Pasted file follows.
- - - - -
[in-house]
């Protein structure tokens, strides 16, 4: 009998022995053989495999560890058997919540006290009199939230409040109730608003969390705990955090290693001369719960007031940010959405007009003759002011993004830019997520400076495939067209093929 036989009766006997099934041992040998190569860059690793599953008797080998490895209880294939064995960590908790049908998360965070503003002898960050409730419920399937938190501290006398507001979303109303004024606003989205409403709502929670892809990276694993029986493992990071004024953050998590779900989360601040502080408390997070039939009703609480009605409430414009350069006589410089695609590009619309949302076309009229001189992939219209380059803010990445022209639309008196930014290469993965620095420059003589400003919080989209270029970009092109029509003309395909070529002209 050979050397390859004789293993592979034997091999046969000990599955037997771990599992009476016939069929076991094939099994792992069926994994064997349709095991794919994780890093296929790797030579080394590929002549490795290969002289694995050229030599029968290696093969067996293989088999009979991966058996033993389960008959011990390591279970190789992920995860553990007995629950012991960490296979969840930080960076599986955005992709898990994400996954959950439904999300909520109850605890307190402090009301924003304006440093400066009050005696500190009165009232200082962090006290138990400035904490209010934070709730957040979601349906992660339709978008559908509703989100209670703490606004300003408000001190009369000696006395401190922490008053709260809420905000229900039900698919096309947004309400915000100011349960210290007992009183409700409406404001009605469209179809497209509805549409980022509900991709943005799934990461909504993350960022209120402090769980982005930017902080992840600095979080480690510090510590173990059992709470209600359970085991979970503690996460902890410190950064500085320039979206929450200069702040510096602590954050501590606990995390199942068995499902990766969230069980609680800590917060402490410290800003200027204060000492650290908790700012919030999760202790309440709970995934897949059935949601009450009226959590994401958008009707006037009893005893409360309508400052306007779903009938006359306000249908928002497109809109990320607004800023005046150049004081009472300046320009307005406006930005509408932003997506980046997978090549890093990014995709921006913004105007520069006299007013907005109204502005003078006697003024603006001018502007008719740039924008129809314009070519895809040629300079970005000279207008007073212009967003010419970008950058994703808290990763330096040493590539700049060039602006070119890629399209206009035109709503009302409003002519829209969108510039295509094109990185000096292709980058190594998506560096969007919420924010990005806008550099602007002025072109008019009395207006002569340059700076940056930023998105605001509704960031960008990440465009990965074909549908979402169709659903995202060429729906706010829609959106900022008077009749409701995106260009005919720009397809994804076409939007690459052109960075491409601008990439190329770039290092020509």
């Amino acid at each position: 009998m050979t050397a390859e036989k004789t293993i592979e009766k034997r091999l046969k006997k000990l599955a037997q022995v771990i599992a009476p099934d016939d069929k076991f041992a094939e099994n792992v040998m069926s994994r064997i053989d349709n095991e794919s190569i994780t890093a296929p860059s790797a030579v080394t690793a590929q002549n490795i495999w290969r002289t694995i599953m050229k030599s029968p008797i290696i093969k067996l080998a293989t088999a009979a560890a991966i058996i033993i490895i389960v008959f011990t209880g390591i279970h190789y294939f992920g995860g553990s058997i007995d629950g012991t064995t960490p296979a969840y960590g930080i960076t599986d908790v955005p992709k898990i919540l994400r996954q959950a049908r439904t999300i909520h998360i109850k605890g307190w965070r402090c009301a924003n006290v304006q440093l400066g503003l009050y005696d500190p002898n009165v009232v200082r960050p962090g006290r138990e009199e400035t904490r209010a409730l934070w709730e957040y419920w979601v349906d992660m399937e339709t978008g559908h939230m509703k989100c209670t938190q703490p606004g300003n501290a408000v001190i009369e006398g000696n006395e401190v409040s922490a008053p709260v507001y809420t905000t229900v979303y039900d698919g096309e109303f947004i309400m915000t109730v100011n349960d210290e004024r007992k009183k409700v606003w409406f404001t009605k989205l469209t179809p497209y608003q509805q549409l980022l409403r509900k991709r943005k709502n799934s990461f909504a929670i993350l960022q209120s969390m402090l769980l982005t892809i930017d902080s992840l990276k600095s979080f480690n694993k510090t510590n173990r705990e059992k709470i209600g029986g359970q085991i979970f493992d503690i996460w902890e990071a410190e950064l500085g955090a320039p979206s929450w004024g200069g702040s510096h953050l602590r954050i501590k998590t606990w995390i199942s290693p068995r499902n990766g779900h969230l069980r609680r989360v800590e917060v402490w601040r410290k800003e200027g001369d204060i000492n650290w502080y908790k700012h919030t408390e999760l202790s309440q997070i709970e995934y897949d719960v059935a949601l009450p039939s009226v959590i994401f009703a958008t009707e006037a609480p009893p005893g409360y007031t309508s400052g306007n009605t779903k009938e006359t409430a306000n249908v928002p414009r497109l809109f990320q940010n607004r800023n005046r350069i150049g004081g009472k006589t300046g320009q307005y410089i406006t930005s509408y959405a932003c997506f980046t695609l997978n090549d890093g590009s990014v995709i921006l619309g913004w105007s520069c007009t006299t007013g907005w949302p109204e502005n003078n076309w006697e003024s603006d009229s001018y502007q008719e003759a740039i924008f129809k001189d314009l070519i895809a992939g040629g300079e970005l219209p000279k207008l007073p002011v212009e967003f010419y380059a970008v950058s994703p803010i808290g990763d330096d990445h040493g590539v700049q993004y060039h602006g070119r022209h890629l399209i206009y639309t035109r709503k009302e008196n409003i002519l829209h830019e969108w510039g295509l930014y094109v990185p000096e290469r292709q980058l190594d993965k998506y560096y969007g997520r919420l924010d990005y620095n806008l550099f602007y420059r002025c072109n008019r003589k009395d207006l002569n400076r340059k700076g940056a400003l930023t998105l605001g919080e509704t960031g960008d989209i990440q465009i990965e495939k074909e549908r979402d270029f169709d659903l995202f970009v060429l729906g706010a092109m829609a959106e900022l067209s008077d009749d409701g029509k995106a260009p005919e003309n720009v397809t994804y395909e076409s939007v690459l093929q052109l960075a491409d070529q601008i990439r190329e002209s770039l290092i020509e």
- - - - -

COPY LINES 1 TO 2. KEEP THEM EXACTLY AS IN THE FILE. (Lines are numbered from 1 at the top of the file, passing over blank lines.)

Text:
[in-house]
């Protein structure tokens, strides 16, 4: 009998022995053989495999560890058997919540006290009199939230409040109730608003969390705990955090290693001369719960007031940010959405007009003759002011993004830019997520400076495939067209093929 036989009766006997099934041992040998190569860059690793599953008797080998490895209880294939064995960590908790049908998360965070503003002898960050409730419920399937938190501290006398507001979303109303004024606003989205409403709502929670892809990276694993029986493992990071004024953050998590779900989360601040502080408390997070039939009703609480009605409430414009350069006589410089695609590009619309949302076309009229001189992939219209380059803010990445022209639309008196930014290469993965620095420059003589400003919080989209270029970009092109029509003309395909070529002209 050979050397390859004789293993592979034997091999046969000990599955037997771990599992009476016939069929076991094939099994792992069926994994064997349709095991794919994780890093296929790797030579080394590929002549490795290969002289694995050229030599029968290696093969067996293989088999009979991966058996033993389960008959011990390591279970190789992920995860553990007995629950012991960490296979969840930080960076599986955005992709898990994400996954959950439904999300909520109850605890307190402090009301924003304006440093400066009050005696500190009165009232200082962090006290138990400035904490209010934070709730957040979601349906992660339709978008559908509703989100209670703490606004300003408000001190009369000696006395401190922490008053709260809420905000229900039900698919096309947004309400915000100011349960210290007992009183409700409406404001009605469209179809497209509805549409980022509900991709943005799934990461909504993350960022209120402090769980982005930017902080992840600095979080480690510090510590173990059992709470209600359970085991979970503690996460902890410190950064500085320039979206929450200069702040510096602590954050501590606990995390199942068995499902990766969230069980609680800590917060402490410290800003200027204060000492650290908790700012919030999760202790309440709970995934897949059935949601009450009226959590994401958008009707006037009893005893409360309508400052306007779903009938006359306000249908928002497109809109990320607004800023005046150049004081009472300046320009307005406006930005509408932003997506980046997978090549890093990014995709921006913004105007520069006299007013907005109204502005003078006697003024603006001018502007008719740039924008129809314009070519895809040629300079970005000279207008007073212009967003010419970008950058994703808290990763330096040493590539700049060039602006070119890629399209206009035109709503009302409003002519829209969108510039295509094109990185000096292709980058190594998506560096969007919420924010990005806008550099602007002025072109008019009395207006002569340059700076940056930023998105605001509704960031960008990440465009990965074909549908979402169709659903995202060429729906706010829609959106900022008077009749409701995106260009005919720009397809994804076409939007690459052109960075491409601008990439190329770039290092020509």